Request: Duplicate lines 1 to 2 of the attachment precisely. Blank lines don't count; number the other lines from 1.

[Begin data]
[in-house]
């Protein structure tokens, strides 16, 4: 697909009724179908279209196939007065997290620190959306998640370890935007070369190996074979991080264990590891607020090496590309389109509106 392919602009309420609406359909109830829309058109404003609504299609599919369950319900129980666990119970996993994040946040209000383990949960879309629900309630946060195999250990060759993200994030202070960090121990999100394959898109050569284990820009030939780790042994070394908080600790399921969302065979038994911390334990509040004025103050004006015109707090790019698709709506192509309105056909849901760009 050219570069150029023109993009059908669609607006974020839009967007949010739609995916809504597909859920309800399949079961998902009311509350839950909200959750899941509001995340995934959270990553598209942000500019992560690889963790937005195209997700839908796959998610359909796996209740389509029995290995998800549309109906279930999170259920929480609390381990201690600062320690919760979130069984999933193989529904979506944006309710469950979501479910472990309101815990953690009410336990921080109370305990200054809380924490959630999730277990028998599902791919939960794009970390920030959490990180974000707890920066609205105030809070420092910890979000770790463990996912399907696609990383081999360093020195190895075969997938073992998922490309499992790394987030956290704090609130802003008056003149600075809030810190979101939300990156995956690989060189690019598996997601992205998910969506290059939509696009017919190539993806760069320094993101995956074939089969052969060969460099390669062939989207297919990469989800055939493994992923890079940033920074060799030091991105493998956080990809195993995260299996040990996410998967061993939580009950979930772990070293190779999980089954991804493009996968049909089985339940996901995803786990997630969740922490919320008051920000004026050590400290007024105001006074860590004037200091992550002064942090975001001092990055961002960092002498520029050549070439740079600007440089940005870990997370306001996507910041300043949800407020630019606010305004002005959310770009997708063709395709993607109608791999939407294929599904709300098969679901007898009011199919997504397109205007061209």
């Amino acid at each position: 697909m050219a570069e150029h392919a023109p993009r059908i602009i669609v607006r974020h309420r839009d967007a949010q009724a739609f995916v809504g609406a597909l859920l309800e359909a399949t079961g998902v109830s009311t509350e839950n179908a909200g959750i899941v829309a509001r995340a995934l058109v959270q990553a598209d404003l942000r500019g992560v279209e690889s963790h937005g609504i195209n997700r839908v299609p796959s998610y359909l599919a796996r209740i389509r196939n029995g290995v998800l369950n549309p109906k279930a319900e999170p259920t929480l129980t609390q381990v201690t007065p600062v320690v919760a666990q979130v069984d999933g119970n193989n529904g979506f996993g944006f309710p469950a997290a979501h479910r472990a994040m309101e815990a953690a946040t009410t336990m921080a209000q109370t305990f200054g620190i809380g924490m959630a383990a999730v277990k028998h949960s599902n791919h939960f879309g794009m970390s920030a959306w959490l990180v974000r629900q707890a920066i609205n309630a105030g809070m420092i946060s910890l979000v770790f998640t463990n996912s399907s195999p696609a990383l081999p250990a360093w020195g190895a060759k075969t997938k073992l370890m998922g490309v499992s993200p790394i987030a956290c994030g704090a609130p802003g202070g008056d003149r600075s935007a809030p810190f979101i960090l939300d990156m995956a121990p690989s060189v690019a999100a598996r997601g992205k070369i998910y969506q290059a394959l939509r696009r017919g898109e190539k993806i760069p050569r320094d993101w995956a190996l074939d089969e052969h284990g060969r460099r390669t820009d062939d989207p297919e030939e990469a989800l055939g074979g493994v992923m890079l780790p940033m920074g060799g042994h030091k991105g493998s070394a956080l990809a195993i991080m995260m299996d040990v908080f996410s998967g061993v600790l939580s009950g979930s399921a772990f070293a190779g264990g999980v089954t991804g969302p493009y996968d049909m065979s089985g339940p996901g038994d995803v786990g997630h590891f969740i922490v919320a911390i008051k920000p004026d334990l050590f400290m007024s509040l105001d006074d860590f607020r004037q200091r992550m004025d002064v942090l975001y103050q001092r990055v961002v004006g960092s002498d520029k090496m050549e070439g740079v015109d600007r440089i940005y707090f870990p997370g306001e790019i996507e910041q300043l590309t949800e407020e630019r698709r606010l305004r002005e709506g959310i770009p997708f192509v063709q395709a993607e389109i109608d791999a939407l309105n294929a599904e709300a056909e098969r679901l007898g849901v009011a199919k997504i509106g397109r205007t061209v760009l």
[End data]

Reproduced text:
[in-house]
């Protein structure tokens, strides 16, 4: 697909009724179908279209196939007065997290620190959306998640370890935007070369190996074979991080264990590891607020090496590309389109509106 392919602009309420609406359909109830829309058109404003609504299609599919369950319900129980666990119970996993994040946040209000383990949960879309629900309630946060195999250990060759993200994030202070960090121990999100394959898109050569284990820009030939780790042994070394908080600790399921969302065979038994911390334990509040004025103050004006015109707090790019698709709506192509309105056909849901760009 050219570069150029023109993009059908669609607006974020839009967007949010739609995916809504597909859920309800399949079961998902009311509350839950909200959750899941509001995340995934959270990553598209942000500019992560690889963790937005195209997700839908796959998610359909796996209740389509029995290995998800549309109906279930999170259920929480609390381990201690600062320690919760979130069984999933193989529904979506944006309710469950979501479910472990309101815990953690009410336990921080109370305990200054809380924490959630999730277990028998599902791919939960794009970390920030959490990180974000707890920066609205105030809070420092910890979000770790463990996912399907696609990383081999360093020195190895075969997938073992998922490309499992790394987030956290704090609130802003008056003149600075809030810190979101939300990156995956690989060189690019598996997601992205998910969506290059939509696009017919190539993806760069320094993101995956074939089969052969060969460099390669062939989207297919990469989800055939493994992923890079940033920074060799030091991105493998956080990809195993995260299996040990996410998967061993939580009950979930772990070293190779999980089954991804493009996968049909089985339940996901995803786990997630969740922490919320008051920000004026050590400290007024105001006074860590004037200091992550002064942090975001001092990055961002960092002498520029050549070439740079600007440089940005870990997370306001996507910041300043949800407020630019606010305004002005959310770009997708063709395709993607109608791999939407294929599904709300098969679901007898009011199919997504397109205007061209």